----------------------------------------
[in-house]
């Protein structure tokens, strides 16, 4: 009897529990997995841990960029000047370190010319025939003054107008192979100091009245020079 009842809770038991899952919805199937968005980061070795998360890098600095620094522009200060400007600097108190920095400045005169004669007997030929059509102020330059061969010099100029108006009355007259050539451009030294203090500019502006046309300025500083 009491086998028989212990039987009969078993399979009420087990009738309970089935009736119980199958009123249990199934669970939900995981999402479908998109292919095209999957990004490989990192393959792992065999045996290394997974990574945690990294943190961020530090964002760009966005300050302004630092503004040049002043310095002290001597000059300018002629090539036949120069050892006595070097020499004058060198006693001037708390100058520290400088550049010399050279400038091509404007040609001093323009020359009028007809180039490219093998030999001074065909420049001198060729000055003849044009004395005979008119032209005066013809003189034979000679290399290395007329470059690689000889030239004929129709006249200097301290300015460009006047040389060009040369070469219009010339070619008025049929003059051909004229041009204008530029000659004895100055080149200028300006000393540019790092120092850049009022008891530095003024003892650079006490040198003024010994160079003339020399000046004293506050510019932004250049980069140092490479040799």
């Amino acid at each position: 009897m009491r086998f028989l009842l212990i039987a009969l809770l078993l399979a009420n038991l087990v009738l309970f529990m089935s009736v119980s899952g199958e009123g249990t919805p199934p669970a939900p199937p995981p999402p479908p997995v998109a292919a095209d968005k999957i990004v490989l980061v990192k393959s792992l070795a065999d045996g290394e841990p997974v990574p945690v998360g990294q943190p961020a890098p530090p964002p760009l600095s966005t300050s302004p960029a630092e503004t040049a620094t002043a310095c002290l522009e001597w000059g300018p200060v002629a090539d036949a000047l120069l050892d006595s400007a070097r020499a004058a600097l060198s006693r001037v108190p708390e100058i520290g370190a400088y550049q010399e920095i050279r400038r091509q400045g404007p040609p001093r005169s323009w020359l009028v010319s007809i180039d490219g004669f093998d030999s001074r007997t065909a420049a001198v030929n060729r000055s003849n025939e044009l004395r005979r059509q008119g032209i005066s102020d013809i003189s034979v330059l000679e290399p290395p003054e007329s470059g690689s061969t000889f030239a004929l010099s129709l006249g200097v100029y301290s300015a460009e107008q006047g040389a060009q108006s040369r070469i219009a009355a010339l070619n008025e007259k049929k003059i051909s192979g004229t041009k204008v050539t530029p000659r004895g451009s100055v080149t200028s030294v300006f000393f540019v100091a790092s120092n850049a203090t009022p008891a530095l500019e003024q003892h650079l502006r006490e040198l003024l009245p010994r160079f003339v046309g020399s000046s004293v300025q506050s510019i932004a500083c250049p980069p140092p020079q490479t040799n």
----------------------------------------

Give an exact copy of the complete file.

[in-house]
């Protein structure tokens, strides 16, 4: 009897529990997995841990960029000047370190010319025939003054107008192979100091009245020079 009842809770038991899952919805199937968005980061070795998360890098600095620094522009200060400007600097108190920095400045005169004669007997030929059509102020330059061969010099100029108006009355007259050539451009030294203090500019502006046309300025500083 009491086998028989212990039987009969078993399979009420087990009738309970089935009736119980199958009123249990199934669970939900995981999402479908998109292919095209999957990004490989990192393959792992065999045996290394997974990574945690990294943190961020530090964002760009966005300050302004630092503004040049002043310095002290001597000059300018002629090539036949120069050892006595070097020499004058060198006693001037708390100058520290400088550049010399050279400038091509404007040609001093323009020359009028007809180039490219093998030999001074065909420049001198060729000055003849044009004395005979008119032209005066013809003189034979000679290399290395007329470059690689000889030239004929129709006249200097301290300015460009006047040389060009040369070469219009010339070619008025049929003059051909004229041009204008530029000659004895100055080149200028300006000393540019790092120092850049009022008891530095003024003892650079006490040198003024010994160079003339020399000046004293506050510019932004250049980069140092490479040799």
């Amino acid at each position: 009897m009491r086998f028989l009842l212990i039987a009969l809770l078993l399979a009420n038991l087990v009738l309970f529990m089935s009736v119980s899952g199958e009123g249990t919805p199934p669970a939900p199937p995981p999402p479908p997995v998109a292919a095209d968005k999957i990004v490989l980061v990192k393959s792992l070795a065999d045996g290394e841990p997974v990574p945690v998360g990294q943190p961020a890098p530090p964002p760009l600095s966005t300050s302004p960029a630092e503004t040049a620094t002043a310095c002290l522009e001597w000059g300018p200060v002629a090539d036949a000047l120069l050892d006595s400007a070097r020499a004058a600097l060198s006693r001037v108190p708390e100058i520290g370190a400088y550049q010399e920095i050279r400038r091509q400045g404007p040609p001093r005169s323009w020359l009028v010319s007809i180039d490219g004669f093998d030999s001074r007997t065909a420049a001198v030929n060729r000055s003849n025939e044009l004395r005979r059509q008119g032209i005066s102020d013809i003189s034979v330059l000679e290399p290395p003054e007329s470059g690689s061969t000889f030239a004929l010099s129709l006249g200097v100029y301290s300015a460009e107008q006047g040389a060009q108006s040369r070469i219009a009355a010339l070619n008025e007259k049929k003059i051909s192979g004229t041009k204008v050539t530029p000659r004895g451009s100055v080149t200028s030294v300006f000393f540019v100091a790092s120092n850049a203090t009022p008891a530095l500019e003024q003892h650079l502006r006490e040198l003024l009245p010994r160079f003339v046309g020399s000046s004293v300025q506050s510019i932004a500083c250049p980069p140092p020079q490479t040799n």